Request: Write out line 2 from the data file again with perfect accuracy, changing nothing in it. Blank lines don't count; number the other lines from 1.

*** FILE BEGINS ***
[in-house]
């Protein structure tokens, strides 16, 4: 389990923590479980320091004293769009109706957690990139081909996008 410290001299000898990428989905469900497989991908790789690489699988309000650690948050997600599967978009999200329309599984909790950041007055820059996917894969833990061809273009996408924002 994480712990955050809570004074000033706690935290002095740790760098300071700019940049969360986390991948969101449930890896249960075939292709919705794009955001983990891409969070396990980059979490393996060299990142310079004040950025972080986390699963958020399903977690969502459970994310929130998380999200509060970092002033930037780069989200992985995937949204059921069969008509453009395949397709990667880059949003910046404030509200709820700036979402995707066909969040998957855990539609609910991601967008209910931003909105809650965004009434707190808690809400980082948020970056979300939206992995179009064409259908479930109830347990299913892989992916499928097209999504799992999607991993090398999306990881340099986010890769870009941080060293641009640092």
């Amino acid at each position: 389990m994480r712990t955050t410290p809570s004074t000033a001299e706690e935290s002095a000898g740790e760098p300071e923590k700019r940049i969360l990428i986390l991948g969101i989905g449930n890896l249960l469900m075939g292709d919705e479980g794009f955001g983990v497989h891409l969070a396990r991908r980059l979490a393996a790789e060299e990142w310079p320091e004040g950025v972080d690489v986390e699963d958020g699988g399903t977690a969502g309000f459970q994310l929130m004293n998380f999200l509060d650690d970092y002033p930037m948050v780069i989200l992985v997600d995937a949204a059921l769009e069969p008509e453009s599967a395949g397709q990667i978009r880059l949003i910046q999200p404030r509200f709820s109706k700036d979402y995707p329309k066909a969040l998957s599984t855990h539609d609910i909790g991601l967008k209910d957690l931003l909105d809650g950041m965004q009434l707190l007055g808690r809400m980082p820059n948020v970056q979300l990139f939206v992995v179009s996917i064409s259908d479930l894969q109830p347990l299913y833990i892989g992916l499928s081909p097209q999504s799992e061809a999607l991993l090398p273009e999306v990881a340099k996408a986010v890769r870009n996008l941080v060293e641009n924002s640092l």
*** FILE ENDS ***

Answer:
């Protein structure tokens, strides 16, 4: 389990923590479980320091004293769009109706957690990139081909996008 410290001299000898990428989905469900497989991908790789690489699988309000650690948050997600599967978009999200329309599984909790950041007055820059996917894969833990061809273009996408924002 994480712990955050809570004074000033706690935290002095740790760098300071700019940049969360986390991948969101449930890896249960075939292709919705794009955001983990891409969070396990980059979490393996060299990142310079004040950025972080986390699963958020399903977690969502459970994310929130998380999200509060970092002033930037780069989200992985995937949204059921069969008509453009395949397709990667880059949003910046404030509200709820700036979402995707066909969040998957855990539609609910991601967008209910931003909105809650965004009434707190808690809400980082948020970056979300939206992995179009064409259908479930109830347990299913892989992916499928097209999504799992999607991993090398999306990881340099986010890769870009941080060293641009640092």